Research by the Nielsen Norman Group found that straightforward language works best on webpages.
Even if you’re writing for domain experts in your field.
So you want to avoid fancy words. Or industry jargon.
Instead, use straightforward copy that people can easily understand.
For example, the SEO field is full or jargon terms, like “search engine visibility” and “link acquisition”.
But you don’t see me using any of these million dollar words on my sales pages.
Instead, I use straightforward terms like “traffic” and “revenue”.
Bonus #1: Include a Risk Reversal
No matter how good your copy is.
Or how many testimonials you include.
People are going to have doubts about buying whatever it is you’re selling.
Enter: risk reversals.
A risk reversal is essentially a guarantee.
And in my experience, this is one of the most important parts of any sales page.
(Especially if you sell a high-end product.)
Here’s a real life example:
A few things to note about that guarantee:
- Super clear terms: I lay out exactly how the guarantee works. And how long it lasts
- Why the guarantee exists: I outline why the product has such a generous, flexible refund policy.
- Mini CTA: Now that I’ve de-risked the purchase, I include a CTA “So even if you think SEO That Works might be the right investment for you, don’t be afraid to pull the trigger today” to encourage people to take action.
So yeah, you want to look at your guarantee as something to highlight on your page. Not an afterthought.
In my experience, the right risk reversal makes a big difference.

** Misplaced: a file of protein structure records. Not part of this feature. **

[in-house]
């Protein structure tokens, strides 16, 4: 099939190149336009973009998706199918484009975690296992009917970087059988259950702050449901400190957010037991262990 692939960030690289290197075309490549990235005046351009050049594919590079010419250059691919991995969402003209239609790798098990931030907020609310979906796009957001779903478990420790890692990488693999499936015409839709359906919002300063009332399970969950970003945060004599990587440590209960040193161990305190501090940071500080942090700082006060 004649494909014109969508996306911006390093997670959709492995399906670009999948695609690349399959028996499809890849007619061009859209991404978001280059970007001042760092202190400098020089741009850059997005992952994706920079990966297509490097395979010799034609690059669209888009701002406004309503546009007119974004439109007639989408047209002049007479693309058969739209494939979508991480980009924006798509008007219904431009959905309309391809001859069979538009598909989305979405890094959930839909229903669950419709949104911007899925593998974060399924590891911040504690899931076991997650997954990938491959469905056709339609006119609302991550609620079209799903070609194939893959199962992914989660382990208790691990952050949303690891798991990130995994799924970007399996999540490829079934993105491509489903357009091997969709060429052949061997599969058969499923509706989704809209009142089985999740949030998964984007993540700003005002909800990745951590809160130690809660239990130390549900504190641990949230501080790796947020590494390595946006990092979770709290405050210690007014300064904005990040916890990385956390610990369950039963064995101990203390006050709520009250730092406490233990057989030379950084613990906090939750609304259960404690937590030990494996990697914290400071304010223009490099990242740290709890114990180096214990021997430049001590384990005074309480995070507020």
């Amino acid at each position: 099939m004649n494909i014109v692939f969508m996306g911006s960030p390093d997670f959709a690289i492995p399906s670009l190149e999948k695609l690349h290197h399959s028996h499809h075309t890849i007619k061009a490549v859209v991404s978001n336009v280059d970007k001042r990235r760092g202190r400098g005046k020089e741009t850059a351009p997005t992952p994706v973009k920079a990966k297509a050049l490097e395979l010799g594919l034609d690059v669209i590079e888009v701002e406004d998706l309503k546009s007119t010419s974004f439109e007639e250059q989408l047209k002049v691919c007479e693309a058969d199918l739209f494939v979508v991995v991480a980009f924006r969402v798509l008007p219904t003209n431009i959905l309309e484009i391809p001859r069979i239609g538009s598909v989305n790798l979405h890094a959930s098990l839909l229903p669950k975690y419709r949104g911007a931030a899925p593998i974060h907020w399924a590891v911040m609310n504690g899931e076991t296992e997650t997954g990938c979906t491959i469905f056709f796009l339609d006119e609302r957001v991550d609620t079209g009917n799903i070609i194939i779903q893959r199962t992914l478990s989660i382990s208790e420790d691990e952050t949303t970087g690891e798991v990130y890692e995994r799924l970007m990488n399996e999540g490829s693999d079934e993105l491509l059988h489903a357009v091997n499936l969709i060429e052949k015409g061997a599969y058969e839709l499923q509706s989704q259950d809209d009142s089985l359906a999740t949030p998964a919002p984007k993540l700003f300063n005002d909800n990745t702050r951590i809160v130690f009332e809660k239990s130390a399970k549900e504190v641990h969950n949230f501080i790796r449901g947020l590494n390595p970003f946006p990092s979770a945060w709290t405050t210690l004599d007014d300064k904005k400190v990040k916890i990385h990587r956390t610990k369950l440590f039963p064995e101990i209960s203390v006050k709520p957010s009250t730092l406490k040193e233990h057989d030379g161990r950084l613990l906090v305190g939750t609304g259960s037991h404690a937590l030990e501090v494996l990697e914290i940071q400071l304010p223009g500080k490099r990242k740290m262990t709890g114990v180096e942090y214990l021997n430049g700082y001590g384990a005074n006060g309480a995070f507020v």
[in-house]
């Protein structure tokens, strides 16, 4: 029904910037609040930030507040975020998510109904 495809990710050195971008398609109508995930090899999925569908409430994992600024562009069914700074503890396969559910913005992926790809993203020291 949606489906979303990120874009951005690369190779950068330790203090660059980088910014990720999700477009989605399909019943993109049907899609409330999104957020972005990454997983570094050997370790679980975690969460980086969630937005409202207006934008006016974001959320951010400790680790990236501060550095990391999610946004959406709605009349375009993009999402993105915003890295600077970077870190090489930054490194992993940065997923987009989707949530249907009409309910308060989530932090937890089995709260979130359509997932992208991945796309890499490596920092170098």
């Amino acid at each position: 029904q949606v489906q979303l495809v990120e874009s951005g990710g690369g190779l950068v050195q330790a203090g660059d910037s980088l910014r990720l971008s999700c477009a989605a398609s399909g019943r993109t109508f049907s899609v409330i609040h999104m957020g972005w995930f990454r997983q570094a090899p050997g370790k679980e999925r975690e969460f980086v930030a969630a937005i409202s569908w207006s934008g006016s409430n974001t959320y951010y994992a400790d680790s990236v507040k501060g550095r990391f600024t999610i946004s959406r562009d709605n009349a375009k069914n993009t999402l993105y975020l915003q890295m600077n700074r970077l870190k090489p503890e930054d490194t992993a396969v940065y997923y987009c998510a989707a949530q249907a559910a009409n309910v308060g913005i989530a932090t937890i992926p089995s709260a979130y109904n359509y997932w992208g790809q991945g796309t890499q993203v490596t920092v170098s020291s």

Bonus #2: Write a “Last Chance” Section
A last chance section is sales copy that’s a little bit more direct than the rest of your page.
You still want to use simple language. And write in a conversational style.
But this time, you’re really going for the close.
Let me show you what I mean…
Here’s a last chance section at the end of one of my sales pages:
This copy is less about the benefits of my specific product.
Instead, the goal is to encourage people to take action right then and there.
At this point my reader has seen everything my product has to offer: features, benefits, pricing, plants, case studies and more.
So there’s no point getting into the weeds with that stuff again.
Instead, I emphasize the fact that it’s time to make a decision either way.
And of course, point out why they should give my product a try. 😉
There you have it: my guide to writing sales copy that converts.
Now I’d like to hear what you have to say:
Specifically, let me know which tip from today’s post you want to try first.
And I’ll talk to you soon.